I was shocked this morning to read an article posted on LinkIn. The Strange and Difficult Questions CEOs Ask in Job Interviews. At first, I thought it was going to be a spoof article, given the questions that were listed. But, as a I read on, I found that the author was serious about sharing these questions, with attribution to a stoic CEO.

What’s your superpower… or spirit animal?
“During her interview I asked my current executive assistant what was her favorite animal. She told me it was a duck, because ducks are calm on the surface and hustling like crazy getting things done under the surface. I think this was an amazing response and a perfect description for the role of an EA.” — Ryan Holmes, HootSuite CEO

This has to be one of the most idiotic interview questions invented. It’s cute but has nothing to do with the work. Perhaps Mr. Holmes believes he has some divine (psychological or psychopathic) ability to accurately interpret a candidate’s response to such an inane question.

My mother thinks I am amazing, but that doesn’t qualify me for the role.

All I can do is shake my head and chuckle.

No Tips, No Tricks, No Magic to Hiring

Hiring Talent Summer Camp (online) is underway. And, there is still time to join the group. Follow this link for more information and registration. –Hiring Talent Summer Camp
______

“How come Roger always seems to hire good people,” Melinda asked. “What’s his trick?”

“You think there is a trick?” I asked.

“Well, I know Roger and he’s not that smart. Not any smarter than me. So, he must have some trick, some technique that he uses to pick the best person.”

“You and I both sat in with Roger on his interviews. It looks to me like he just asks questions. And when you interview, don’t you ask questions?” I prompted.

“Yes, and I have my favorite questions,” she replied. “I always ask about the way the candidate sees the future.”

“And, why do you think it is important for the candidate to be able to see the future?”

“It’s very important,” Melinda insisted. “It is important to anticipate things that might happen. It’s important to do planning. It is important to be prepared.”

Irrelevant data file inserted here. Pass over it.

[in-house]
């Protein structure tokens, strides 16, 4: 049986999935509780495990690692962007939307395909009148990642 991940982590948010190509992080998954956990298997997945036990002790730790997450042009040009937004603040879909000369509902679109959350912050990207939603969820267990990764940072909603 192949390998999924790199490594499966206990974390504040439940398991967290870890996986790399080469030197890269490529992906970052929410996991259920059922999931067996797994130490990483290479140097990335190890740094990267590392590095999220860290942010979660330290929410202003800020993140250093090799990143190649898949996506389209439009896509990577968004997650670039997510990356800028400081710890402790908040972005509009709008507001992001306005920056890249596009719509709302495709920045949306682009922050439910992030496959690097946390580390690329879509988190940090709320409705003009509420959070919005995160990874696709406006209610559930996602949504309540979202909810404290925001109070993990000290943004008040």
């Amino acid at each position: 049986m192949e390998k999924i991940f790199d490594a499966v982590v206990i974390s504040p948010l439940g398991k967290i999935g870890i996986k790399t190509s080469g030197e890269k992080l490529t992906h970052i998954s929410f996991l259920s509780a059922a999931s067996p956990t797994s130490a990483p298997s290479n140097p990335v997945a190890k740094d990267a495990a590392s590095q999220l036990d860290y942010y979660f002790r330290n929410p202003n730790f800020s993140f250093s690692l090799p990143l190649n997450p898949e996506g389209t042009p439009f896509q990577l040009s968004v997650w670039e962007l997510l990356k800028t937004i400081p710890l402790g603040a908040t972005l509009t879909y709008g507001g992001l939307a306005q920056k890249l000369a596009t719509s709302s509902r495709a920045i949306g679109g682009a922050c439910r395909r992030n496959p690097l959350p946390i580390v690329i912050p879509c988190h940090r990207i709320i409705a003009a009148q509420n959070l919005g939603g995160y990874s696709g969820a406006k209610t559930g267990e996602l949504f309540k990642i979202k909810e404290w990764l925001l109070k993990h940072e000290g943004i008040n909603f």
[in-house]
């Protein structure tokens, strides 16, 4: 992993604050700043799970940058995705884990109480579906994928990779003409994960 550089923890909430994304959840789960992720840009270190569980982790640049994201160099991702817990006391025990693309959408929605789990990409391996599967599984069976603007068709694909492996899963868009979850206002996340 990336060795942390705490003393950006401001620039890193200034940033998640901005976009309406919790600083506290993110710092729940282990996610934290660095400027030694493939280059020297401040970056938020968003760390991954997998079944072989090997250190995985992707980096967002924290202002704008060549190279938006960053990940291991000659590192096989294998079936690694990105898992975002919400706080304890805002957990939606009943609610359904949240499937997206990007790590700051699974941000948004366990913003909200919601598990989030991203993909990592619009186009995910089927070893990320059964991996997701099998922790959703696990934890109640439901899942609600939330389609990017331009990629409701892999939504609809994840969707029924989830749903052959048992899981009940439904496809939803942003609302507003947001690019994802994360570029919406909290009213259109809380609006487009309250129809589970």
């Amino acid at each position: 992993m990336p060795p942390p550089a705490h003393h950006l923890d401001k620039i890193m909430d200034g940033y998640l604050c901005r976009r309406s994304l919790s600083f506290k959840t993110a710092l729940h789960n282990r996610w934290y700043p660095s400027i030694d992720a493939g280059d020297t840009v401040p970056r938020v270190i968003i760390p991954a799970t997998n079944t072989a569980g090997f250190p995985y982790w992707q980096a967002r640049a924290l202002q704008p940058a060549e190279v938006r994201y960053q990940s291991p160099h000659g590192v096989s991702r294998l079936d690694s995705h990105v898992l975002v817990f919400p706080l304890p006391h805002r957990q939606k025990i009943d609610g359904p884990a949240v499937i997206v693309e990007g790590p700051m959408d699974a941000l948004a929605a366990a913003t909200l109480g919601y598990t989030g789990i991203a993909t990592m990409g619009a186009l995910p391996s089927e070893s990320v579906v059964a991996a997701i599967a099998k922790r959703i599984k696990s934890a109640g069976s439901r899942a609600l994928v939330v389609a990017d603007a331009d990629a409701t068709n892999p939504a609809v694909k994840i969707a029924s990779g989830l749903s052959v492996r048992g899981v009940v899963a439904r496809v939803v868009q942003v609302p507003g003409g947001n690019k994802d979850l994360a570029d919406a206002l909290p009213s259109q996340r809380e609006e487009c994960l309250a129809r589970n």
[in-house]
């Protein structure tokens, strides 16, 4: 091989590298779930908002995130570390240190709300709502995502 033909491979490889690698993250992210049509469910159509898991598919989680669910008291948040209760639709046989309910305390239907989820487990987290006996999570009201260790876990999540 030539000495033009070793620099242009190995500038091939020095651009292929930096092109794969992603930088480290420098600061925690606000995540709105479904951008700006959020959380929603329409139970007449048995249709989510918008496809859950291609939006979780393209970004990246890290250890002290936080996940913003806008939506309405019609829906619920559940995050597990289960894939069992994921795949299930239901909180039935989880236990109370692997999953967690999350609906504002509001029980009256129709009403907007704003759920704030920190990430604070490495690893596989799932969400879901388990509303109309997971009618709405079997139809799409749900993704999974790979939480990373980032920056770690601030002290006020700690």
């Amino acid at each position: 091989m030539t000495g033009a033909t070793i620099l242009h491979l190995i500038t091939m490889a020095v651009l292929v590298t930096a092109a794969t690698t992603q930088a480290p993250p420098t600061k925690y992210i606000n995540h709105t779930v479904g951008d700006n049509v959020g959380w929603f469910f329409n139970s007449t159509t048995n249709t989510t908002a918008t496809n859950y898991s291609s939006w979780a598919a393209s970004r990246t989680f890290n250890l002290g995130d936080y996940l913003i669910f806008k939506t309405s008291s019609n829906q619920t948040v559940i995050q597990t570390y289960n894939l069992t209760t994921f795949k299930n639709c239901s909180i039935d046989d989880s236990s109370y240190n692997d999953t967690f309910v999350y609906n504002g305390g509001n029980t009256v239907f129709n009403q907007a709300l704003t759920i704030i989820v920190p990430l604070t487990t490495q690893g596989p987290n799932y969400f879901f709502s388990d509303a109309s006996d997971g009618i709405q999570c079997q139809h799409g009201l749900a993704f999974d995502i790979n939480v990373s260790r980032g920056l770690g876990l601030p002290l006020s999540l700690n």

“So, what is the question you ask?”

“I always ask where they see themselves in five years?”

“Do you think that gives you insight into their ability to anticipate, plan and prepare?”

Melinda stopped. “Not really, most of the time, I think the candidate just makes up something they think I want to hear.”

“So, if you had to ask a better question about a time when the candidate had to anticipate, plan and prepare, what would that question sound like?”

The Long Term View (vs the short term fix) on Recruiting

Hiring Talent Summer Camp (online) starts June 20, 2016. Follow this link – Hiring Talent – for course description and logistics. Pre-register today. See you online. -Tom
_____

Lucas shook his head. “I don’t know. I spend all this time, recruiting, desperately looking for someone to fill the position. I finally find a candidate who fits the bill. They accept the offer, go through training. Then, just as they are beginning to get the hang of things, they decide to move to Phoenix. I have to start all over, looking for someone. It’s like a vicious cycle.”

“So, what are you going to do?” I asked.

“Back to the beginning, put another job posting out there, talk to HR, contact a couple of recruiters. I seem to spend all my time looking for someone, I can’t get any of my other work done,” he complained.

“Sounds like a short term fix,” I said.

“What do you mean?” Lucas wanted to know.

“Finding someone, it’s just a short term fix,” I repeated. “Lucas, you’re a manager. In your role, we need you to think ahead, anticipate. Finding someone to work on your team is a short term fix. What would be a long term fix? If you knew that the best technician on your team was going to quit next June, what would you do, now?”